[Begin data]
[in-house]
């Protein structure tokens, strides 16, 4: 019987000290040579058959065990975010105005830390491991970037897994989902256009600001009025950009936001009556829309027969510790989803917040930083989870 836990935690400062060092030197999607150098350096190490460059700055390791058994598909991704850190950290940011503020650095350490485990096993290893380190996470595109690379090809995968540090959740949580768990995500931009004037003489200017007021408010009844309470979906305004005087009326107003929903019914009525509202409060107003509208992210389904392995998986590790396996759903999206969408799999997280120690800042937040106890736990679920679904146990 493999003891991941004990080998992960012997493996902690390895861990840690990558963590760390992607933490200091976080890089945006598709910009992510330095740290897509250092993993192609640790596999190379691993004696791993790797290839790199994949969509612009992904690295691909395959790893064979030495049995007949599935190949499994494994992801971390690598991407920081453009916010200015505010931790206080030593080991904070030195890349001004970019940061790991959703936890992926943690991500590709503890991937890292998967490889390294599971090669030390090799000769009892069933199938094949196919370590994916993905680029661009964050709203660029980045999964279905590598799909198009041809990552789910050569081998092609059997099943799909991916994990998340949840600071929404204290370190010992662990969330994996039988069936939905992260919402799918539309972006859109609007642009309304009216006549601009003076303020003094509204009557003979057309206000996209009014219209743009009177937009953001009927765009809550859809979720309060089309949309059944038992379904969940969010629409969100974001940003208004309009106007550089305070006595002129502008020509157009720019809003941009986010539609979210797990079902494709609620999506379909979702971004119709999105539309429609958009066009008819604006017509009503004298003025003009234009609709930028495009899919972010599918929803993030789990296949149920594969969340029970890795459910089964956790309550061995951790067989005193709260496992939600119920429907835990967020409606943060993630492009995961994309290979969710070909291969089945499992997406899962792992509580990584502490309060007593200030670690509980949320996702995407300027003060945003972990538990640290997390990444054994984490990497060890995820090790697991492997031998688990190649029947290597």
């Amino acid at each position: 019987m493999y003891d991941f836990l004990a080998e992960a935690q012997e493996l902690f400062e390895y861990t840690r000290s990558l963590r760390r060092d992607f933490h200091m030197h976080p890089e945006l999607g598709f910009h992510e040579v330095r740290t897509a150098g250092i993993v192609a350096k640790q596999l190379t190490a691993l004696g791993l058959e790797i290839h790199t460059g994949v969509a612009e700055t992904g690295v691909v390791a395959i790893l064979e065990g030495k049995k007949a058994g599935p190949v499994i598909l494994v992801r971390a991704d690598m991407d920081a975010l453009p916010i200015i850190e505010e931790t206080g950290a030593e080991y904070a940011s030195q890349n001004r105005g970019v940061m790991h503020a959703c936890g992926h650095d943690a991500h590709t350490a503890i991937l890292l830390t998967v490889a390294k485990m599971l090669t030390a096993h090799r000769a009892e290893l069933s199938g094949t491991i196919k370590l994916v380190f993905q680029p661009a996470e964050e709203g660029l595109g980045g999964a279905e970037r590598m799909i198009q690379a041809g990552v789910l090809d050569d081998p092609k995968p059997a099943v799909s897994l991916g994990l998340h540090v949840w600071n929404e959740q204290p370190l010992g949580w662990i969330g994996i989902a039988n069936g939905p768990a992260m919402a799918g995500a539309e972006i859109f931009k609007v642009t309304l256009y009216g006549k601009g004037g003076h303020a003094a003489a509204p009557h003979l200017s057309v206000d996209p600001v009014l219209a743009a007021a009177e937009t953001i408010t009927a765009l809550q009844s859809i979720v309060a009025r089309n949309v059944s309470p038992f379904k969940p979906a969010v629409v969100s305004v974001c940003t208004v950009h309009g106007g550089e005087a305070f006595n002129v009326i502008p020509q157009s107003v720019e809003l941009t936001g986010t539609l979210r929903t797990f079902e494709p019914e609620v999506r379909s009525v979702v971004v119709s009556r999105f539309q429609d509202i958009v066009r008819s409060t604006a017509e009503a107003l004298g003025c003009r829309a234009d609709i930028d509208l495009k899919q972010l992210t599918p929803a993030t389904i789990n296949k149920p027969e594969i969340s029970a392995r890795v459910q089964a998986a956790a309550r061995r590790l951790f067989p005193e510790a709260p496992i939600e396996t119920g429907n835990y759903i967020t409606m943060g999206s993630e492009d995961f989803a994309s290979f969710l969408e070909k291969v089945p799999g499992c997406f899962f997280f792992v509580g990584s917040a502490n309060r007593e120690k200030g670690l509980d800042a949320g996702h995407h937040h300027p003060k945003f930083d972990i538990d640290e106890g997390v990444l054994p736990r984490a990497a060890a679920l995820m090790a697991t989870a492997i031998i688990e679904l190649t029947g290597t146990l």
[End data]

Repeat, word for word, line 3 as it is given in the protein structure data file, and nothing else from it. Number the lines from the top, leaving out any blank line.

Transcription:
């Amino acid at each position: 019987m493999y003891d991941f836990l004990a080998e992960a935690q012997e493996l902690f400062e390895y861990t840690r000290s990558l963590r760390r060092d992607f933490h200091m030197h976080p890089e945006l999607g598709f910009h992510e040579v330095r740290t897509a150098g250092i993993v192609a350096k640790q596999l190379t190490a691993l004696g791993l058959e790797i290839h790199t460059g994949v969509a612009e700055t992904g690295v691909v390791a395959i790893l064979e065990g030495k049995k007949a058994g599935p190949v499994i598909l494994v992801r971390a991704d690598m991407d920081a975010l453009p916010i200015i850190e505010e931790t206080g950290a030593e080991y904070a940011s030195q890349n001004r105005g970019v940061m790991h503020a959703c936890g992926h650095d943690a991500h590709t350490a503890i991937l890292l830390t998967v490889a390294k485990m599971l090669t030390a096993h090799r000769a009892e290893l069933s199938g094949t491991i196919k370590l994916v380190f993905q680029p661009a996470e964050e709203g660029l595109g980045g999964a279905e970037r590598m799909i198009q690379a041809g990552v789910l090809d050569d081998p092609k995968p059997a099943v799909s897994l991916g994990l998340h540090v949840w600071n929404e959740q204290p370190l010992g949580w662990i969330g994996i989902a039988n069936g939905p768990a992260m919402a799918g995500a539309e972006i859109f931009k609007v642009t309304l256009y009216g006549k601009g004037g003076h303020a003094a003489a509204p009557h003979l200017s057309v206000d996209p600001v009014l219209a743009a007021a009177e937009t953001i408010t009927a765009l809550q009844s859809i979720v309060a009025r089309n949309v059944s309470p038992f379904k969940p979906a969010v629409v969100s305004v974001c940003t208004v950009h309009g106007g550089e005087a305070f006595n002129v009326i502008p020509q157009s107003v720019e809003l941009t936001g986010t539609l979210r929903t797990f079902e494709p019914e609620v999506r379909s009525v979702v971004v119709s009556r999105f539309q429609d509202i958009v066009r008819s409060t604006a017509e009503a107003l004298g003025c003009r829309a234009d609709i930028d509208l495009k899919q972010l992210t599918p929803a993030t389904i789990n296949k149920p027969e594969i969340s029970a392995r890795v459910q089964a998986a956790a309550r061995r590790l951790f067989p005193e510790a709260p496992i939600e396996t119920g429907n835990y759903i967020t409606m943060g999206s993630e492009d995961f989803a994309s290979f969710l969408e070909k291969v089945p799999g499992c997406f899962f997280f792992v509580g990584s917040a502490n309060r007593e120690k200030g670690l509980d800042a949320g996702h995407h937040h300027p003060k945003f930083d972990i538990d640290e106890g997390v990444l054994p736990r984490a990497a060890a679920l995820m090790a697991t989870a492997i031998i688990e679904l190649t029947g290597t146990l």